Site Loader
Rock Street, San Francisco

Research has also shown how ICT can be used as a teaching aid and help the teacher ‘focus the children’s learning’. The Interactive Whiteboard is a key resource which does this. It allows teachers to present information in a range of ways so that children of differing abilities and learning styles can understand. In my experience it makes learning more fun and Interesting for both teacher and the children. It also allows children to be involved and interact with the learning; one example of this is the highlighting tool.

It is this level of integration, according to Williams and Easingwood (2004), which makes this a powerful tool for both teacher and child (p59). It is clear that children pay more attention if the lesson is interesting and fun for them as they are more motivated to learn. Motivation is a key factor in learning as children will only learn if they want to. Linking learning to children interests and their lives is very important, especially with boys. ‘The use of real data collected from a real medium can both be more interesting for children and serve as a motivating factor in their work.

‘ Briggs and Pritchard (2001,p5 ). Using television programmes, the internet and teletext can be a very good way of enhancing children’s learning, providing a context in which they can use their skills. This is very important in maths as it’s an abstract subject and children can find it very difficult to establish concrete ideas. ICT has been shown to develop collaborative learning and therefore develop mathematical language and learning. The Cockcroft report, 1982 (Appendix D) stresses the importance of discussion and of using the correct mathematical language.

Children often get confused due to its ambiguous nature and so it is essential that children are taught the correct terminology at an early age. Computers encourage pair and group work and much software is aimed at collaborative work. Children in most schools have to work together due to the limited amount of computers, but this can be used as an advantage. Wegerif et al (1998) agrees stating that direct software can support discussion and reasoning. He found that the intervention could move classes from 50th out of 100 to the top 30.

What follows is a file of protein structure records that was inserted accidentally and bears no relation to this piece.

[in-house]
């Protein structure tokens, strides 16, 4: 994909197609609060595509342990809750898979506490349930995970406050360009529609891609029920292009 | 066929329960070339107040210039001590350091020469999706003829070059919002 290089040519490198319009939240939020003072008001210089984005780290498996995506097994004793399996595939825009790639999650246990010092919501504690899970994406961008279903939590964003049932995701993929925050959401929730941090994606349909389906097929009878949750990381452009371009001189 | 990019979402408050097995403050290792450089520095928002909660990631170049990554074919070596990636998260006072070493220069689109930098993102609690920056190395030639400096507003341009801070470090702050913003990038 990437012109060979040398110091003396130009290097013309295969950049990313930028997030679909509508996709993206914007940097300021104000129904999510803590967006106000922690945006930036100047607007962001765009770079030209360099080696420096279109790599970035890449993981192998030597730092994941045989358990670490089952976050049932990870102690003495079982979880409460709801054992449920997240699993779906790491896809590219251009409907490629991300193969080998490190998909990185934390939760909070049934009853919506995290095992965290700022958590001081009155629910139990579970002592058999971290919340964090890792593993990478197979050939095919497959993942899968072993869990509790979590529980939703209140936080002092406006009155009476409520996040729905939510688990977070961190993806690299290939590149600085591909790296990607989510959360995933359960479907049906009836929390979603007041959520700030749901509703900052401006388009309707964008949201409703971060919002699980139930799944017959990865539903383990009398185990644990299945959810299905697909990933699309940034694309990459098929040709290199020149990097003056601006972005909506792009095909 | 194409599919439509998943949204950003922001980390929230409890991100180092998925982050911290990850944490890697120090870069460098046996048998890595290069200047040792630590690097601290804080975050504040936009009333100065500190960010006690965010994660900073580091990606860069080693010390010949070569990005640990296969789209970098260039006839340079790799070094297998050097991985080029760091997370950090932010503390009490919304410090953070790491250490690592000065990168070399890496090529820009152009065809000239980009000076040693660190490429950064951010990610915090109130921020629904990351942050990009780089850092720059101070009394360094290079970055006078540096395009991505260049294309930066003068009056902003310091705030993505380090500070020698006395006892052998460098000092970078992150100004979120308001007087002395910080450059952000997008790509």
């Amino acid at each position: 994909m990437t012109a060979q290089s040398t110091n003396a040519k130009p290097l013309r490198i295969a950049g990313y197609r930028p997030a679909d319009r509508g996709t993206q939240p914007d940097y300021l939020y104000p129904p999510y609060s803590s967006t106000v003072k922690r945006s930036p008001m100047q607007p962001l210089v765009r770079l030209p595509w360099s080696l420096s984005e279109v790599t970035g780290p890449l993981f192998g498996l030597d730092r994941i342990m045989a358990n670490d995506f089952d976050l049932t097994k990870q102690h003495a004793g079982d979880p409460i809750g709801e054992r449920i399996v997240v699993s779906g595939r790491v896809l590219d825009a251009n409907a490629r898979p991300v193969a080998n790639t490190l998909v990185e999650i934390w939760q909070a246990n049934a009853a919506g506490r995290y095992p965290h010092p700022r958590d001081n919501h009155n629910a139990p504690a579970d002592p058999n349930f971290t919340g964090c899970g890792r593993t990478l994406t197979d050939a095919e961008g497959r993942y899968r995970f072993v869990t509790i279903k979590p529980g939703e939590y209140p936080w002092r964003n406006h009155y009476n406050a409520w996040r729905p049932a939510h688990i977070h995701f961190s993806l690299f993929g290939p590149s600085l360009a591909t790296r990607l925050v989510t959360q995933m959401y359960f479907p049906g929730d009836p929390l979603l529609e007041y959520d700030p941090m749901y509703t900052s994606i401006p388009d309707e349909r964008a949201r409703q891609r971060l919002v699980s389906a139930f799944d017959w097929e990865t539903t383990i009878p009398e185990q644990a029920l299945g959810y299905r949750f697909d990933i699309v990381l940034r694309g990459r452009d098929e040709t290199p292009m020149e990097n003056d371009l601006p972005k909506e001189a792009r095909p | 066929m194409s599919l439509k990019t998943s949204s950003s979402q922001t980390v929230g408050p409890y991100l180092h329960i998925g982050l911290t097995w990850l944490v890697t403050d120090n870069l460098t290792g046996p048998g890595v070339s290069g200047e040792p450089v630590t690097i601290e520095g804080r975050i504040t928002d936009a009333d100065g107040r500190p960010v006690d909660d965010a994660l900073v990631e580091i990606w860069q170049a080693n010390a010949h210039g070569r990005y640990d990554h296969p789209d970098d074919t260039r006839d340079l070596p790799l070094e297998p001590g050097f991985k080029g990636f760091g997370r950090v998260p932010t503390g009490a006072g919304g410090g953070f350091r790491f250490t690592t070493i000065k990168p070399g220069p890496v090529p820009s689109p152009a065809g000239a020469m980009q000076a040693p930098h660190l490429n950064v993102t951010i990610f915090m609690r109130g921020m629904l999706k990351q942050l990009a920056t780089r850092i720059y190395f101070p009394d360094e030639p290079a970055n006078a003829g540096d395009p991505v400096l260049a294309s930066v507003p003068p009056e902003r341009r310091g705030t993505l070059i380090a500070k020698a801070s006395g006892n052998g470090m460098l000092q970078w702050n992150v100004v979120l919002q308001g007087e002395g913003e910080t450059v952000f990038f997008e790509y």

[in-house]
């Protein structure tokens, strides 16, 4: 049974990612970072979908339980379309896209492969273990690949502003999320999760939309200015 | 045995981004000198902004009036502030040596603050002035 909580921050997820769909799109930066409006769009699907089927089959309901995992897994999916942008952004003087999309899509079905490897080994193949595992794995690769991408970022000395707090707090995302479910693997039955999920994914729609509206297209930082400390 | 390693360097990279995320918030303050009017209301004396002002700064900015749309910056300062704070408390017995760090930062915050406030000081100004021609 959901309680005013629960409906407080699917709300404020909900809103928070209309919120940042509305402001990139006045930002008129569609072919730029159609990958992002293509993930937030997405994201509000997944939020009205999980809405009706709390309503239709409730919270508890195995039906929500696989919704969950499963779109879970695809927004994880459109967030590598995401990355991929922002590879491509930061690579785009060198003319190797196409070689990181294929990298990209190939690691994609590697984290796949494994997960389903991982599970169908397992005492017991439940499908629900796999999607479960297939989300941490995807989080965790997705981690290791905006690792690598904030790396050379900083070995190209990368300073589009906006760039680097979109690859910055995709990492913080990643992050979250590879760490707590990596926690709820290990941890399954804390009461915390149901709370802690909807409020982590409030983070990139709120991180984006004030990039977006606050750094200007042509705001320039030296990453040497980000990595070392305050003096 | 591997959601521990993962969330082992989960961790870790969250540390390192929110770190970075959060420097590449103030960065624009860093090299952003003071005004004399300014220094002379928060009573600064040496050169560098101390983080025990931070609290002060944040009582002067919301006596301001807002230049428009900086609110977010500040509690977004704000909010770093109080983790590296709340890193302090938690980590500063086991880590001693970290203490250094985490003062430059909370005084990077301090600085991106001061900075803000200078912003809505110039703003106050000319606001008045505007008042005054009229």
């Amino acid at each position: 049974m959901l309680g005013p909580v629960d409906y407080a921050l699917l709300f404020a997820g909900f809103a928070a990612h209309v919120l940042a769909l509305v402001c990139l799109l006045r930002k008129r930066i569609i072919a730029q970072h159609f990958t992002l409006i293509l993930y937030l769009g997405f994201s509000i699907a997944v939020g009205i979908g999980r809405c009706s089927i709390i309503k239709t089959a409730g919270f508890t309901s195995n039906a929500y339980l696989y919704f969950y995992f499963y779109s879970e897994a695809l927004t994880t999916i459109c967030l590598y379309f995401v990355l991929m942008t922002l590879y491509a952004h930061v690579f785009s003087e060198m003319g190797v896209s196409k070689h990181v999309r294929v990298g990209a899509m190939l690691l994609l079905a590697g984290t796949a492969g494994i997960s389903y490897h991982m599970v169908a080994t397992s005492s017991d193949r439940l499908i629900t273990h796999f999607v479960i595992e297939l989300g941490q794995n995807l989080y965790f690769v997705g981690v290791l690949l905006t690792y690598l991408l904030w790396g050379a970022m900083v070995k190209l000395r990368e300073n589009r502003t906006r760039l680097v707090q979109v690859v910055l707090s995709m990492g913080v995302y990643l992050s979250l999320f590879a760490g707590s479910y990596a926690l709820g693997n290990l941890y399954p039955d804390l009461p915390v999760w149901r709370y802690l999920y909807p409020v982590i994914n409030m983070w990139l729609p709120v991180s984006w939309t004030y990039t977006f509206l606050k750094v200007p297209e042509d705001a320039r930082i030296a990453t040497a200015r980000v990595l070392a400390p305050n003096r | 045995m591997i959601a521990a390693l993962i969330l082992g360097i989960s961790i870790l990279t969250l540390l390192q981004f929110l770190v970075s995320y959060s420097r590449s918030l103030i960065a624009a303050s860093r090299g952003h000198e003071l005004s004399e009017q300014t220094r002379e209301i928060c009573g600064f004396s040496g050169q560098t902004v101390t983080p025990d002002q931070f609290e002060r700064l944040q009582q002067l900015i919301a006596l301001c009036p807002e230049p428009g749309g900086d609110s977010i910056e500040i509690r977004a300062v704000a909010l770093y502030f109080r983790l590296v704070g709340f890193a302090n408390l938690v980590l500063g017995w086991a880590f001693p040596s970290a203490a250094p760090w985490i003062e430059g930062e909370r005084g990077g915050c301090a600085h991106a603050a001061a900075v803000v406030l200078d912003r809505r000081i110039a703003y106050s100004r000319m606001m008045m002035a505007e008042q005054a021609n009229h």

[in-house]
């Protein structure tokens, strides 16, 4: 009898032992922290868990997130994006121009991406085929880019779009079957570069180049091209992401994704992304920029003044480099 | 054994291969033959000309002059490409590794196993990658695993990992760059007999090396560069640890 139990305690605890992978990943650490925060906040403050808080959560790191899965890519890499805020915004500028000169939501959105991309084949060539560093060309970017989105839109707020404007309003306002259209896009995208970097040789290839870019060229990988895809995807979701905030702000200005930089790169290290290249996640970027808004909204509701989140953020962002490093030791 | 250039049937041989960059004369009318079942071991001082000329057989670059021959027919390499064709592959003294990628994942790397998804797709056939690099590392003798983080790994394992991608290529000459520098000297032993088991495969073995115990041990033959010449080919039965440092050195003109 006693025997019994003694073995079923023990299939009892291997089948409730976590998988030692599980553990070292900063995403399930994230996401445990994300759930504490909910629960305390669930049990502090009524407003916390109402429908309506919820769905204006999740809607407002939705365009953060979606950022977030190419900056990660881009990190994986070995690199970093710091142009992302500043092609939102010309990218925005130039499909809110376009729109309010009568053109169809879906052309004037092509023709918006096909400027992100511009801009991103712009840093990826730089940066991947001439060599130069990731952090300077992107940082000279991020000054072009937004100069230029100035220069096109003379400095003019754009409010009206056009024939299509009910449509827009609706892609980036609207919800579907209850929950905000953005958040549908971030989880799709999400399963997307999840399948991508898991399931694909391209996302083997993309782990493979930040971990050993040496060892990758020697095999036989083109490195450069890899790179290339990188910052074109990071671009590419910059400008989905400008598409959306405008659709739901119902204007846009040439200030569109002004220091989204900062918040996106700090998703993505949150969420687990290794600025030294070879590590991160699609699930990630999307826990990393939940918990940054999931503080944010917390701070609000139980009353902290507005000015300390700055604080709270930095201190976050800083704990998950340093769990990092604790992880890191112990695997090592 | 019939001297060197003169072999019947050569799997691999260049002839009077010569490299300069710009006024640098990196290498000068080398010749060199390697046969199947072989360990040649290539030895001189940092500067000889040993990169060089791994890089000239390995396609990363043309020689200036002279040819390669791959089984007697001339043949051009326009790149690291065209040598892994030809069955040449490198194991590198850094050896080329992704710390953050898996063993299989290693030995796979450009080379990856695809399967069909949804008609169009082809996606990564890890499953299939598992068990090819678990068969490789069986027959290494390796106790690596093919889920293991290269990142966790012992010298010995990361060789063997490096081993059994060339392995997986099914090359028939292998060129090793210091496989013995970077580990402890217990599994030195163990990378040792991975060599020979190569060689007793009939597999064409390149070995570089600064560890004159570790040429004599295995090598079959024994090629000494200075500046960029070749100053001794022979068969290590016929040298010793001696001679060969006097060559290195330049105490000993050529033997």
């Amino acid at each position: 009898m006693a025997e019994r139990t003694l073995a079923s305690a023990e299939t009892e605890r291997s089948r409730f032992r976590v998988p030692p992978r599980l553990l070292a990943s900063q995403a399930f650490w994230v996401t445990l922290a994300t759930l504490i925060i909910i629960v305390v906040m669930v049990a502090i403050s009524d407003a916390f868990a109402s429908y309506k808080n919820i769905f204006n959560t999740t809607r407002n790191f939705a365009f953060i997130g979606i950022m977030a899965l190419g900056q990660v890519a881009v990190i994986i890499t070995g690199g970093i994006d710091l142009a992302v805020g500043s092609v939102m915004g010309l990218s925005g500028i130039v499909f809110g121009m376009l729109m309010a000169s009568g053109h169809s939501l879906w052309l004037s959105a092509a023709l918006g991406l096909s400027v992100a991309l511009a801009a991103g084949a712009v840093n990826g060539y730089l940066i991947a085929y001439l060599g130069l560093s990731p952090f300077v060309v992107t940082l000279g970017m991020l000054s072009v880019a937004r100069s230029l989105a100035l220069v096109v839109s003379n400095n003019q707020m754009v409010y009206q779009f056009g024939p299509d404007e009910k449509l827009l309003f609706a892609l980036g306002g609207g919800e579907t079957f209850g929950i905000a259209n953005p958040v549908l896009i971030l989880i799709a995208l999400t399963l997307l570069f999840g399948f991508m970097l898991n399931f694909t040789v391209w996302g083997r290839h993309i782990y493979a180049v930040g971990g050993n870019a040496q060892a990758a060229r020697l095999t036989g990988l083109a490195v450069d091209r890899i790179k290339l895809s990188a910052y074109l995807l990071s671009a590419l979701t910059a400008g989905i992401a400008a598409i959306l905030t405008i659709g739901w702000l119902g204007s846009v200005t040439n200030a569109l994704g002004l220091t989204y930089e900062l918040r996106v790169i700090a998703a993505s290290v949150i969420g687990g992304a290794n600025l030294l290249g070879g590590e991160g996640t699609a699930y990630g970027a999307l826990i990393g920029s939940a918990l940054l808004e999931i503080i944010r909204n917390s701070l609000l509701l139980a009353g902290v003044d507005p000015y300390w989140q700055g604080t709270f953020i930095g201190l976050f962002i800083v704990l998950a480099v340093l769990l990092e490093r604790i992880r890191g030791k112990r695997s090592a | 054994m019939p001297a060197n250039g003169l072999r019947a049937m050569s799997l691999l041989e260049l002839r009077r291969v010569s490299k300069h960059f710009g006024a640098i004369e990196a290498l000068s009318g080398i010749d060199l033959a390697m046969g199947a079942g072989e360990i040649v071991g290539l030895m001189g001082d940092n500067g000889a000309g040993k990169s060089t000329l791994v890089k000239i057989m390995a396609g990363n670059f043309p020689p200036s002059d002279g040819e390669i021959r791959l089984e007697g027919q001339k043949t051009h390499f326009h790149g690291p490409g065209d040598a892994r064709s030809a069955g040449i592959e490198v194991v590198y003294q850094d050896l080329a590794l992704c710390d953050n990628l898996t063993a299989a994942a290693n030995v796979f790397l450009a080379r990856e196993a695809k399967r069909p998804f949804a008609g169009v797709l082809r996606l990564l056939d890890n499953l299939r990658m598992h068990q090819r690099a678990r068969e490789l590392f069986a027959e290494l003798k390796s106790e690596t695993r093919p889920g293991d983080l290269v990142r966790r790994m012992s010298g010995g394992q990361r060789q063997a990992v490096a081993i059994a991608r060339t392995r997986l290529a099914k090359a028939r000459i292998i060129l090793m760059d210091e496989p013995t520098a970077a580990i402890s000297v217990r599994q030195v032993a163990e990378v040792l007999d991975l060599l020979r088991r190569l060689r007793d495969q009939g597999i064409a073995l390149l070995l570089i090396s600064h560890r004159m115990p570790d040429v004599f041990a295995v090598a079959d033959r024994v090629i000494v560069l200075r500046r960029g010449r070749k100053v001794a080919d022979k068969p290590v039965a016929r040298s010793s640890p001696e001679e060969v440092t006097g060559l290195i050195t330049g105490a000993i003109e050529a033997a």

He believed that software needs to challenge, have a clear purpose, on screen prompts, no features that encourage turn taking and multiple choice questions. (Higgins, 2004, p170) There is a lot of evidence that shows the effectiveness of discussion and peer support. Vgotsky states that with the help of their peers children enter into a ‘zone of proximinal development’ which allows them to achieve their full potential. However some software is better suited to individual learning, allowing children to work at their own pace.

Jackson and Kutnick (1996, cited in Higgins 2005) agree stating that ‘Individuals work better on drill and practise activities’. Integrated learning programmes are an example of this and can be very effective as they are differentiated and provide feedback for children. This ‘drill and practice’ software allows children to practice the skills they have learnt; the Cockcroft report highlights the importance of this. However the integrated learning programmes don’t ensure that pupils are learning the desired objective and don’t offer formative feedback.

Therefore it does not help children to improve and correct their answers and this is a crucial part of the learning process. The area where ICT can be used very effectively in maths is experimental learning, where the role is reversed and children ‘teach the computer’. Much research states that when children explore and experiment for themselves they truly learn. As teachers we need to be aware of children’s capabilities and allow them to explore. Williams and Easingwood (2004) state that ‘a good teacher is often a teacher who is prepared to take risks’ (p36).

Ownership can be liberating for children and gives teachers new insights into the way children learn. Also if willing, teachers can learn a lot from the children. They often know a lot of the software better than due to being brought up on computers. This can be a good opportunity for children to teach the class, or tutor their peers, and this has been shown to be a very effective way of supporting children’s maths skills, as it allows them to explain their ideas of skills and concepts, which consolidates their learning. Similarly teachers need to be aware that children do not have to know everything.